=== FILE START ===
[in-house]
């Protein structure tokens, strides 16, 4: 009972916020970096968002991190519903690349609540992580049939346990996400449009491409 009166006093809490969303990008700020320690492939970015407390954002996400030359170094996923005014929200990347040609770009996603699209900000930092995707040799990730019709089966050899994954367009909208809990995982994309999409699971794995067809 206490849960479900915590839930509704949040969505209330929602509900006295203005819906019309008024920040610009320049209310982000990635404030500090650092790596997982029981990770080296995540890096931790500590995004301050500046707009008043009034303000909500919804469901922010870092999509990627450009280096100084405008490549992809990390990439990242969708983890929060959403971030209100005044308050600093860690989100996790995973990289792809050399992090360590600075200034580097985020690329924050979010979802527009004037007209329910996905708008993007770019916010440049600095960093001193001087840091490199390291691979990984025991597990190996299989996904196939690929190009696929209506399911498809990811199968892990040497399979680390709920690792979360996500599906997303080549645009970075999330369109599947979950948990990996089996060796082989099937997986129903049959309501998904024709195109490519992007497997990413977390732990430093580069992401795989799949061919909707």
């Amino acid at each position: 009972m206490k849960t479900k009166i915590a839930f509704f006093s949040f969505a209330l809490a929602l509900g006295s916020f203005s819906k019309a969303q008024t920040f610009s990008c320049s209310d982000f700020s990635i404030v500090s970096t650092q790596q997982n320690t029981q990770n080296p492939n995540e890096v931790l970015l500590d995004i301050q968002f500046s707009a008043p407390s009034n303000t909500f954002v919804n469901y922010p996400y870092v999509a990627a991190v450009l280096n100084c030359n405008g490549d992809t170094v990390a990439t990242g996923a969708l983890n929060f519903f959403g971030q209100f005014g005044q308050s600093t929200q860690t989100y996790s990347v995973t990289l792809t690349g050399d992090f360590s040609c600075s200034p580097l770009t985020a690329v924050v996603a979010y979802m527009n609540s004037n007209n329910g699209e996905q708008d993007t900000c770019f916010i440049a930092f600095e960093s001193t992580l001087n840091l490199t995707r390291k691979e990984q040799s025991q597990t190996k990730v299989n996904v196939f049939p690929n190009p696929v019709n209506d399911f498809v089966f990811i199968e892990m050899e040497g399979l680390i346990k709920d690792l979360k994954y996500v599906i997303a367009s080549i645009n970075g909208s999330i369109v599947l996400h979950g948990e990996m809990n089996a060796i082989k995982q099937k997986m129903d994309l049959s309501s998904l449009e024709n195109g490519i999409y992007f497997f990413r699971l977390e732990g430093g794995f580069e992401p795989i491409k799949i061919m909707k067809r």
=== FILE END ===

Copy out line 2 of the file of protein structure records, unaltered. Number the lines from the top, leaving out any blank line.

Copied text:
């Protein structure tokens, strides 16, 4: 009972916020970096968002991190519903690349609540992580049939346990996400449009491409 009166006093809490969303990008700020320690492939970015407390954002996400030359170094996923005014929200990347040609770009996603699209900000930092995707040799990730019709089966050899994954367009909208809990995982994309999409699971794995067809 206490849960479900915590839930509704949040969505209330929602509900006295203005819906019309008024920040610009320049209310982000990635404030500090650092790596997982029981990770080296995540890096931790500590995004301050500046707009008043009034303000909500919804469901922010870092999509990627450009280096100084405008490549992809990390990439990242969708983890929060959403971030209100005044308050600093860690989100996790995973990289792809050399992090360590600075200034580097985020690329924050979010979802527009004037007209329910996905708008993007770019916010440049600095960093001193001087840091490199390291691979990984025991597990190996299989996904196939690929190009696929209506399911498809990811199968892990040497399979680390709920690792979360996500599906997303080549645009970075999330369109599947979950948990990996089996060796082989099937997986129903049959309501998904024709195109490519992007497997990413977390732990430093580069992401795989799949061919909707």